An Analysis of the Raw Creativity That Nature Provides as Seen by Gary Snyder

The creativity that produces art is, as stated by American writer Gary Snyder in A Place in Space: Ethics, Aesthetics, and Watersheds, “…That consciousness, mind, imagination, and language are fundamentally wild […] richly interconnected, interdependent, and incredibly complex. […] The ‘art of the wild’ is to see art in the context of the process of nature nature as process rather than as product or commodity—because ‘wild’ is a name for the way that phenomena continually actualize themselves. … So language does not impose order on a chaotic universe, but reflects its own wildness back.

” Through contrasting and analysis of Rebecca Johnson’s “New Moon over Roxbury: Reflections on Urban Life and the Land,” and “Where Have All the Animals Gone?” by Charles Siebect, one may see how their ideas connect with Snyder’s idea of “art of the wild’ in context with the process of nature.” Due to the social nature of human beings, we gather in communities to fair for one another; in essence however, human beings are governed by laws to prevent injustice.

However, human beings by nature are not just at all. Therefore, laws are imposed onto us not by nature, but by the fear of being penalized.

That very fear imposed on us is there to prevent our inner animal like instincts from accessing our wisdom. Wisdom prompts humans to increase in resources, whether financial or otherwise, while also securing essential necessities for our families. That is the nature of human. Johnson is aware that, “Humans are social beings and have always gathered to create settlements.

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There may have been a time when these settlements were synchronous with the natural environment, a wholeness built, but not artificial, and reflecting back the wholeness it sought to imitate. […] Cities are the cause for and creator of much of the destruction of the natural world. […] Yet, in our cities music and art reside and many search for better lives,” (64). Whence human kind collaborated to establish cities, a clear choice to increase production of resources through the land was to enslave other humans and have them labor over the land so that the masters could profit. Johnson mentions of traditions that of which survive through, “unconscious forms for most of the centuries of captivity, slavery, and Jim Crow ‘freedom,”” (68).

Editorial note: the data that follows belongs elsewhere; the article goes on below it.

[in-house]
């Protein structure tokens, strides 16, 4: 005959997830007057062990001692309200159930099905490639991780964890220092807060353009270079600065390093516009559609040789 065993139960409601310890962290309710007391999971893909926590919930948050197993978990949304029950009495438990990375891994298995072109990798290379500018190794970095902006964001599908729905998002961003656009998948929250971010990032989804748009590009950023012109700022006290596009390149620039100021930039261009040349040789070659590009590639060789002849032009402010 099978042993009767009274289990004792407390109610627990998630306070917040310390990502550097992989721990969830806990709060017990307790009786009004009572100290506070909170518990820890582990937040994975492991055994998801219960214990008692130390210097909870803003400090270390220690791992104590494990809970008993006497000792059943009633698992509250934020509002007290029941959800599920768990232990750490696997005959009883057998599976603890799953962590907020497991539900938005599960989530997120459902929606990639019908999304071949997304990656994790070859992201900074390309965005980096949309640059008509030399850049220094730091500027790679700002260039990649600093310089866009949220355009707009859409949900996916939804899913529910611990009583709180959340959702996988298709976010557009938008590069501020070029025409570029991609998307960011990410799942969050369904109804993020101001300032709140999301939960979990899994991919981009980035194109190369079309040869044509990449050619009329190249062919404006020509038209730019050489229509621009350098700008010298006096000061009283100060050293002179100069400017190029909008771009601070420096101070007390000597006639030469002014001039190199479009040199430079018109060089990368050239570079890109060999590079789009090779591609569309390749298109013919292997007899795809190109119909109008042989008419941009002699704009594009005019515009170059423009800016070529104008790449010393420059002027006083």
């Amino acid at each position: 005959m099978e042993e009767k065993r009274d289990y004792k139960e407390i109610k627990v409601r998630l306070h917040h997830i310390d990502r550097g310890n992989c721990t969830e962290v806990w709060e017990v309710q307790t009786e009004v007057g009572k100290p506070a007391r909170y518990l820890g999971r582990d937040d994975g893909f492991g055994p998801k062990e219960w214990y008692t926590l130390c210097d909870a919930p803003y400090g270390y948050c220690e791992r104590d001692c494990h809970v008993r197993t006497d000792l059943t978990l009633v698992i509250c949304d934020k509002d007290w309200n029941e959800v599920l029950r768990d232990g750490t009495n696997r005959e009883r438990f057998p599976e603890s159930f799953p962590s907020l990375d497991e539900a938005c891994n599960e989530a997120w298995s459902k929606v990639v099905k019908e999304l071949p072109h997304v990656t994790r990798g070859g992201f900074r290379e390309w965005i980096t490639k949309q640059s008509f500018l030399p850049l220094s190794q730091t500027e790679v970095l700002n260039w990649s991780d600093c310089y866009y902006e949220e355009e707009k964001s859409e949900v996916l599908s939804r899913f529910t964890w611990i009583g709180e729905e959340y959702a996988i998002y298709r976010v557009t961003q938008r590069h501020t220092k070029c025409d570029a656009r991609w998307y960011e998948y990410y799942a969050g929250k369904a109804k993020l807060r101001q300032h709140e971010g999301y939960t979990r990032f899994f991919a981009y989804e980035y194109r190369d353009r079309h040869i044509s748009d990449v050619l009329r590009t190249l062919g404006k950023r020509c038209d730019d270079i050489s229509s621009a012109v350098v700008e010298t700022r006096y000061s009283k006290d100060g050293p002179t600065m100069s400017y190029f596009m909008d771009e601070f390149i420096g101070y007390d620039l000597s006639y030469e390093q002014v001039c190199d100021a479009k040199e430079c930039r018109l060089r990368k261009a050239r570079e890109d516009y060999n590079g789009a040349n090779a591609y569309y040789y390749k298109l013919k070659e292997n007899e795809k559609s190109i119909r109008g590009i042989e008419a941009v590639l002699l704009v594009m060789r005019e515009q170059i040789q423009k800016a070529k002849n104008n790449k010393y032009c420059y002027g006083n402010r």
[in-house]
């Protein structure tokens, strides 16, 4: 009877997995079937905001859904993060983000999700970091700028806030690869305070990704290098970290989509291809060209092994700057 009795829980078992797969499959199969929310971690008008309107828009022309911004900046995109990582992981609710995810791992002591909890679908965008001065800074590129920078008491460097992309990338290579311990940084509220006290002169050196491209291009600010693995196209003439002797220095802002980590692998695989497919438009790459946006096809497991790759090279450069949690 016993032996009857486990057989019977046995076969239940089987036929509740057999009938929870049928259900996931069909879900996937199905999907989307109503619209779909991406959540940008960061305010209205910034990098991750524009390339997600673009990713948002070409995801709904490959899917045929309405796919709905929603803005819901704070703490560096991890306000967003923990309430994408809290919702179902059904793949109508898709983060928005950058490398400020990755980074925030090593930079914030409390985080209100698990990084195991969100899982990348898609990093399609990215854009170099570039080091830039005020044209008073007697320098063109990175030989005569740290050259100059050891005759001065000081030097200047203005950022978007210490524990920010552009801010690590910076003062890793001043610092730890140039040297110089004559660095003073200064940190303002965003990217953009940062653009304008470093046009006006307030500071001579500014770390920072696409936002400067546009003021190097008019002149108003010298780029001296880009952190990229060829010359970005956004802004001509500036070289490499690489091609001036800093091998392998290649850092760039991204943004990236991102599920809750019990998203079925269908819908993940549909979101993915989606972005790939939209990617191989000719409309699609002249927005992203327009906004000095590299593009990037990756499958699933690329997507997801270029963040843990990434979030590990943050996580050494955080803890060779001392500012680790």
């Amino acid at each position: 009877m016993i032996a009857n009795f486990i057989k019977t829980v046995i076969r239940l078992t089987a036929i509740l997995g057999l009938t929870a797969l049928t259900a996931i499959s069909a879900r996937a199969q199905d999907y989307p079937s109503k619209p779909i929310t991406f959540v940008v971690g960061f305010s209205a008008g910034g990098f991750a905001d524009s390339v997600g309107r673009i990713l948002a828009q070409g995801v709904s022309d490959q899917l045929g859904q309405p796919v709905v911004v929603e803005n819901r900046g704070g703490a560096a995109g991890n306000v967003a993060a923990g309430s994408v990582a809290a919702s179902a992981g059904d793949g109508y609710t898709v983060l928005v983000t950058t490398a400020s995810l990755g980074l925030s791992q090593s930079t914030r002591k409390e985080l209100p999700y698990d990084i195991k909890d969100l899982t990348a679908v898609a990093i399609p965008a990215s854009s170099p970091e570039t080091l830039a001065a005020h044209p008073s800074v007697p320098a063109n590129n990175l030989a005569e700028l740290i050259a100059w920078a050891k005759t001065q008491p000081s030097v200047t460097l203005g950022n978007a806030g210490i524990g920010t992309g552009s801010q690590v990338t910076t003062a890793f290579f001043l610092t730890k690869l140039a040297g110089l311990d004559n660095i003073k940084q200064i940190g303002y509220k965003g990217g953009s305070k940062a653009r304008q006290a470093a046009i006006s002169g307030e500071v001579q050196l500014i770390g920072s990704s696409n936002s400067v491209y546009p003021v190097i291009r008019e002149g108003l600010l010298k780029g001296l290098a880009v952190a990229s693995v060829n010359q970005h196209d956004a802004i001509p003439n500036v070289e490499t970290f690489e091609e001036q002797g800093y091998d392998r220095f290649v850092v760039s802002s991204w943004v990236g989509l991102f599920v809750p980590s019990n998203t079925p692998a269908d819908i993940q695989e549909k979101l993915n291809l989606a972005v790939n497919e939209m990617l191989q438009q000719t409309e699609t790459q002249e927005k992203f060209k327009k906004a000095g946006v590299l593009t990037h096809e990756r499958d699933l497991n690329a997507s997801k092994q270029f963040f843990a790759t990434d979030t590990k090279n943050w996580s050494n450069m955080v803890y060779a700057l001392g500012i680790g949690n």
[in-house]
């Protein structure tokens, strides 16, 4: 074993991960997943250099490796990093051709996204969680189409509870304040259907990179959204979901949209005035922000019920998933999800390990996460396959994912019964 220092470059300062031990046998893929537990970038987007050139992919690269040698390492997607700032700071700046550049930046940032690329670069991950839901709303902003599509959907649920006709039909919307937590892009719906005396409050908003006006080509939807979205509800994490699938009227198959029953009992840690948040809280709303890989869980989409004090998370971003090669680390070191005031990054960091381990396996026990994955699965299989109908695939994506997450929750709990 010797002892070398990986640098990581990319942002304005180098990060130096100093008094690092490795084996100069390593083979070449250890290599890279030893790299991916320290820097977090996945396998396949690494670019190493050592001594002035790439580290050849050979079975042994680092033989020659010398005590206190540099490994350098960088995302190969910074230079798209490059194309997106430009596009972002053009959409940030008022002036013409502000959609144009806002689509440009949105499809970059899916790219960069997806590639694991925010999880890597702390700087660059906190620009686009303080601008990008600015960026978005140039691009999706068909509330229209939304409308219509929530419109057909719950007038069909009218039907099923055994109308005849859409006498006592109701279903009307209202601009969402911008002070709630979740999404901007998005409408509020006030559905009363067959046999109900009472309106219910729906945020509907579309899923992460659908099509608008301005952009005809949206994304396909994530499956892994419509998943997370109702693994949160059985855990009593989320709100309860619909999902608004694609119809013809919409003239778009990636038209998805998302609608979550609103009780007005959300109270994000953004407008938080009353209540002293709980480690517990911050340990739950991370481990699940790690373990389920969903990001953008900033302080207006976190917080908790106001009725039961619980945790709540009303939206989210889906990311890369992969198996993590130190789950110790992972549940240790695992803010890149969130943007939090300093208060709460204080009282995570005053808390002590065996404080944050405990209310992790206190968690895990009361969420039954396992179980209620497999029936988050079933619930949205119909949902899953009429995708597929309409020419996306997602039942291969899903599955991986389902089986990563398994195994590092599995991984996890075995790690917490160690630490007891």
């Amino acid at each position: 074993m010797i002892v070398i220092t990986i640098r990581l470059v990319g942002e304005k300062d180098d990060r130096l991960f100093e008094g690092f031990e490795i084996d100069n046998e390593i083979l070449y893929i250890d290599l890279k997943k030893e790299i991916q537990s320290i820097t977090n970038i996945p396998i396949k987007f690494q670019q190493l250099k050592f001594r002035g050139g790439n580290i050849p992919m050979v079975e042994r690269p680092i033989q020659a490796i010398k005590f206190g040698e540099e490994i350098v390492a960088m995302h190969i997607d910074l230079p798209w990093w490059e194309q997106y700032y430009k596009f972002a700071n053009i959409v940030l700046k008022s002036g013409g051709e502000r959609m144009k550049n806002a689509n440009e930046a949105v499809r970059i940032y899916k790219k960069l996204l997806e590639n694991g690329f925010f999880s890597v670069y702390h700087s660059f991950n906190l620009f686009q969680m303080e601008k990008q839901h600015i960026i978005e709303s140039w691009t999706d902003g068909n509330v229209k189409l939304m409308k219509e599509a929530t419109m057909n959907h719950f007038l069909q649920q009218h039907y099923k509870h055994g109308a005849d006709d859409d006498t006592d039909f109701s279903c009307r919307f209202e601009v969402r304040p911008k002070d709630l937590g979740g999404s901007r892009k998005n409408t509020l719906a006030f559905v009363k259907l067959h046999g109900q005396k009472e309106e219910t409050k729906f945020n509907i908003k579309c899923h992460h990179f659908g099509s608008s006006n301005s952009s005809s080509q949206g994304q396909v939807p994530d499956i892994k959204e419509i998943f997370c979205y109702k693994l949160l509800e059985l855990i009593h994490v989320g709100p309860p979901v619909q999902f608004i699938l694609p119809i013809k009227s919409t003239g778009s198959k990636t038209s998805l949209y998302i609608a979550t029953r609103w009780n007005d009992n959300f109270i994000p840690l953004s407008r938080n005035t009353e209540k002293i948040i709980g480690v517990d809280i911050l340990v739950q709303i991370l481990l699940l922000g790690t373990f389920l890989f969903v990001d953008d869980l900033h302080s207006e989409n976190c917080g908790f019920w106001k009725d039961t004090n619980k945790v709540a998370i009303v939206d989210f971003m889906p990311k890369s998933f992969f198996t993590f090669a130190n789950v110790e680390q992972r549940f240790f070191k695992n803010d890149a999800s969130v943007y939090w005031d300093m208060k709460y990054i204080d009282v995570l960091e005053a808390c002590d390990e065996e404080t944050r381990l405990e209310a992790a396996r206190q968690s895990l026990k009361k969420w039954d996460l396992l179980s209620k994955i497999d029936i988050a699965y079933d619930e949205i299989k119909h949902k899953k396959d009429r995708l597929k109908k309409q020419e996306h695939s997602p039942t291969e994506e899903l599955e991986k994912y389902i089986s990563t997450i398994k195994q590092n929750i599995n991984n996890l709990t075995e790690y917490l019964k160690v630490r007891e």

The nature of humans to take advantage of other humans for gains is explored in Johnson’s segment titled: The Hunter’s Moon, “A gang of black teen men were out Halloween night ‘looking to rob a prostitute’ […] Kimberly was raped by several of the defendants, beaten with a tree limb and stabbed with a broken beer bottle and knife… sources said the stab wounds – more than 100 – were in her stomach, abdomen, back and buttocks,” (69). The unconscious tradition that ultimately had a role in this is explained when Johnson says, “These young men have come to see their lives, and everyone else’s life, as expendable,” (69). Through the title of the segment, one may infer that the moon has an influence on the subconscious mind; though many factors ultimately combine in order for such a tragedy to occur: cities are created by humans, laws are created to even out the battlefield of collecting resources for families—but the truth may be distorted in the facts. The title Siebect uses: “Where Have All the Animals Gone?” is equivocal—humans, essentially, are animals.

He speaks of “cage-less natural habitats” and more explicitly, “That most of the world’s remaining natural habitats are, in fact, caged or fenced to keep us out and the animals in,” (13). Such habitats no longer exist for humans, for we are born into urban cities that of which are manmade. However, the creation of zoos and, “The animals more subtly contained -better perhaps, for the animals and certainly for us, for our consciences,” means that we are essentially, “trying to conceal from ourselves the zoo as living evidence of our natural antagonism toward nature […] fitful progress toward understanding the animals has always been coterminous with conquering and containing them,” (16). In a comprehensive scope, as humans we are nature—the nature within us is to essentially use our instincts in order to flourish in this realm; however, through the blessings of humanitarian studies and literate arts, we no longer have to choose to let our instincts rulerather, we can be the ruler of our instincts.

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An Analysis of the Raw Creativity That Nature Provides as Seen by Gary Snyder. (2022, Oct 11). Retrieved from

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